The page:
After Buster Keaton completed his run of 19 two-reel shorts produced between 1920 and 1923, which I reviewed a few months ago, he moved on to longer films, including “Go West” and “Battling Butler,” which Kino has released in a new two-disc set featuring newly mastered film elements and a smattering of bonus features.

In “Go West,” Keaton plays a man known only as Friendless, a slapstick version of Clint Eastwood’s Man With No Name. Friendless decides to seek his fortune in the western United States, which was still an adventurous, throw-caution-to-the-wind idea in the early 20th century, and eventually ends up working on a cattle ranch.

Friendless struggles to fit in with the tough cowboys around him, eventually befriending a cow and engaging in a little flirting with the only woman there. The story consists mostly of excuses to put Keaton in a series of predicaments until a crisis emerges: the ranch owner needs to get his cattle to the stockyards in Los Angeles but others are determined to stop the cattle run and bring him financial ruin. The last fourth of the story consists of Friendless herding the steers through the streets of LA, with predictable results, before he provokes a wild stampede that saves the day and brings the cattle in just in time.

“Battling Butler” puts Keaton in a very different role as Alfred Butler, a pampered rich kid sent by his father on a hunting trip. “Maybe it will make a man out of you if you have to take care of yourself for a while,” his father declares. Alfred’s idea of roughing it involves all the luxuries he has grown used to, including the constant help of his butler, but when he meets and falls in love with a mountain girl, his butler tells the girl’s father that he’s a boxer to impress him. Unfortunately, proving he’s a boxer means Alfred has to fight the “Alabama Murderer” in a title bout.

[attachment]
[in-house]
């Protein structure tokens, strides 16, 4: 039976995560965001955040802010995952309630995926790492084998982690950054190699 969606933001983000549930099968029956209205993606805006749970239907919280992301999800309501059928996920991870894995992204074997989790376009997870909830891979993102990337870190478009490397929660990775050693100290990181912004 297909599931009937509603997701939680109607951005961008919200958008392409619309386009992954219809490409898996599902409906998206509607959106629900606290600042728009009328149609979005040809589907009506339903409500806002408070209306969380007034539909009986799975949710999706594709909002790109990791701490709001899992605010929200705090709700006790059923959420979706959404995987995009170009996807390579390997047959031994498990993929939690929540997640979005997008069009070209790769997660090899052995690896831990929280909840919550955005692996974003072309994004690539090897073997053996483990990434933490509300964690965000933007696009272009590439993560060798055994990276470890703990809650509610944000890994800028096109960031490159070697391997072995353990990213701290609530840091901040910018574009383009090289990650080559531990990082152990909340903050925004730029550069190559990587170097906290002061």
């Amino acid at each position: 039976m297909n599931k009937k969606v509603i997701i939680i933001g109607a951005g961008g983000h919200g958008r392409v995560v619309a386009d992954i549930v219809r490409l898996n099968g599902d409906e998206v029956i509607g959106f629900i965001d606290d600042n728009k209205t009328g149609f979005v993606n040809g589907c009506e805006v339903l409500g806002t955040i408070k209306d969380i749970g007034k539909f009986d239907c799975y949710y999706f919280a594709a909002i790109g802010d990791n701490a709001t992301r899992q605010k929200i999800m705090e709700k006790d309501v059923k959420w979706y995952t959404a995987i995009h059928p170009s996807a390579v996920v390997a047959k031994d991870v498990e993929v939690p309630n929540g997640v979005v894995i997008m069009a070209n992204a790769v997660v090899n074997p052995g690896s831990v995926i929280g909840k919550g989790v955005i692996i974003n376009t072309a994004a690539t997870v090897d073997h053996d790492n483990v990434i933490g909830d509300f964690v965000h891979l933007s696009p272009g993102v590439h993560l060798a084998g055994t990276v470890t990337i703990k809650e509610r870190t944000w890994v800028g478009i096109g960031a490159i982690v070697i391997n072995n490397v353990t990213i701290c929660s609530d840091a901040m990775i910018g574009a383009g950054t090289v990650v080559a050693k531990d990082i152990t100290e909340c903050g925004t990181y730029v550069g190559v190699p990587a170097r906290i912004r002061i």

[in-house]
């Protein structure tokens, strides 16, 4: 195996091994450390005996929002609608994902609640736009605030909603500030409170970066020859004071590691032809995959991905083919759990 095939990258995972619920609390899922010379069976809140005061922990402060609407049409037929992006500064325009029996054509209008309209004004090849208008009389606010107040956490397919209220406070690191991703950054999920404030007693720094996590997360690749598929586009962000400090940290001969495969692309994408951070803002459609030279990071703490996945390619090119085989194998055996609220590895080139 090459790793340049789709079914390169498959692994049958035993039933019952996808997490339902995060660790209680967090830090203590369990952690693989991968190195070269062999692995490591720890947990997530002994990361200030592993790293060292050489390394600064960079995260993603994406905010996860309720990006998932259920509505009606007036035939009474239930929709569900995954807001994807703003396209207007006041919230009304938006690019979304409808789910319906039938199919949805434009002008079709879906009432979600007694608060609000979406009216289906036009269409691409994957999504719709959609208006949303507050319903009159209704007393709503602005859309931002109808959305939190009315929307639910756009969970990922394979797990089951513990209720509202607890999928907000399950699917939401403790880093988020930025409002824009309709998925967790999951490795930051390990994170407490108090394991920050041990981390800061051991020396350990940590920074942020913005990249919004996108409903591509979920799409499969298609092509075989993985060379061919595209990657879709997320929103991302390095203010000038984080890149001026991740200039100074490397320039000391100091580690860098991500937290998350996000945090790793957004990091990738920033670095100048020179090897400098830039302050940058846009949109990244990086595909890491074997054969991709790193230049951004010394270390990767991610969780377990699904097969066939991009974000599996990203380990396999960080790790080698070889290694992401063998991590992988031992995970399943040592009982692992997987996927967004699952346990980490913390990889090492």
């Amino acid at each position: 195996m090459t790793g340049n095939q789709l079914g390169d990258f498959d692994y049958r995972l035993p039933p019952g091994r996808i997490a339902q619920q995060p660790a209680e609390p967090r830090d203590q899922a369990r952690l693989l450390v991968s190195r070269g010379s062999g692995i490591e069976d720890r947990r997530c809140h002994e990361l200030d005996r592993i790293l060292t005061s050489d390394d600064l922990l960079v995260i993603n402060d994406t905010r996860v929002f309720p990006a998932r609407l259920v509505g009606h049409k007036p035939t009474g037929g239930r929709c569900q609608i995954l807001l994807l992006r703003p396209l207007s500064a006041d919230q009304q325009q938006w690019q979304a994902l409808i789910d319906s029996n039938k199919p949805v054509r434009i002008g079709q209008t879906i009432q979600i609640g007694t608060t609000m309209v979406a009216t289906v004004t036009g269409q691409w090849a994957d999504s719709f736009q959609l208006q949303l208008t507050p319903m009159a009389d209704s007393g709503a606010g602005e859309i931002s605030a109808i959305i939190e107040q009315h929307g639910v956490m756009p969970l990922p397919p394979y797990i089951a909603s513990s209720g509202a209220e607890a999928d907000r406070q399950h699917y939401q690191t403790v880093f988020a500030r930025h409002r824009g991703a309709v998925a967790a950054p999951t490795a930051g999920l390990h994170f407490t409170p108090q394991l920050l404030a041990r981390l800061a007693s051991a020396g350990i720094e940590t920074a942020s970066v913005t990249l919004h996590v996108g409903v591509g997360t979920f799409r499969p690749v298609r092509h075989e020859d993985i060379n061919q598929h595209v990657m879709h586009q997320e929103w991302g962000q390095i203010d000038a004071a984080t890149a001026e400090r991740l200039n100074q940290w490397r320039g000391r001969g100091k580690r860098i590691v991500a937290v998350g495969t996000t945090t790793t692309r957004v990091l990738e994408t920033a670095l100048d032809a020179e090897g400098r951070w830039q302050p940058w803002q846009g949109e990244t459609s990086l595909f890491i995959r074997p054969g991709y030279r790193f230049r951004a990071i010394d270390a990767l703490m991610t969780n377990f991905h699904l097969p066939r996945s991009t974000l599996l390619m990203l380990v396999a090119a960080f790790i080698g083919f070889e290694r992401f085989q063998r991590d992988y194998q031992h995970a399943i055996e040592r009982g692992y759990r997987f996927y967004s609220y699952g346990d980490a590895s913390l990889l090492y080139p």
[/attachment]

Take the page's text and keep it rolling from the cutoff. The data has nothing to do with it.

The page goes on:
This film is one of Keaton’s few in which the story came from a previous source; in this case, it was a successful stage play that ran on Broadway from 1923 to 1924. The tale, particularly its third act, may feel like a warmed-over sitcom plot to modern audiences, but, as with all of Keaton’s films, there’s always plenty of joy to be found in watching “Stone Face” do his thing.
“Go West” and “Battling Butler” aren’t major Keaton works, but given their place just before “The General” in his filmography, they’re useful to see his artistic progression. “Battling Butler” is a more refined tale, one that sets up its central conflict early and plays it through the climax, whereas “Go West” feels like a short that was padded out because producer Joseph Schenck felt it needed another reel or two.

The films’ status in Keaton’s career also explains the fairly paltry bonus features found on these discs. The first platter serves up a 12-minute 1923 version of “Go West” filmed by Hal Roach and starring monkeys, along with an hour-long meeting Buster Keaton took in 1958 to talk about script ideas for the show “Wagon Train” and a photo gallery from the film. The meeting is audio-only, but it’s a fascinating artifact for Keaton fans.

The “Battling Butler” disc also offers up something that never happened: pages from Keaton’s planned 1947 remake of the film. You also get photos from the stage play and from the film.

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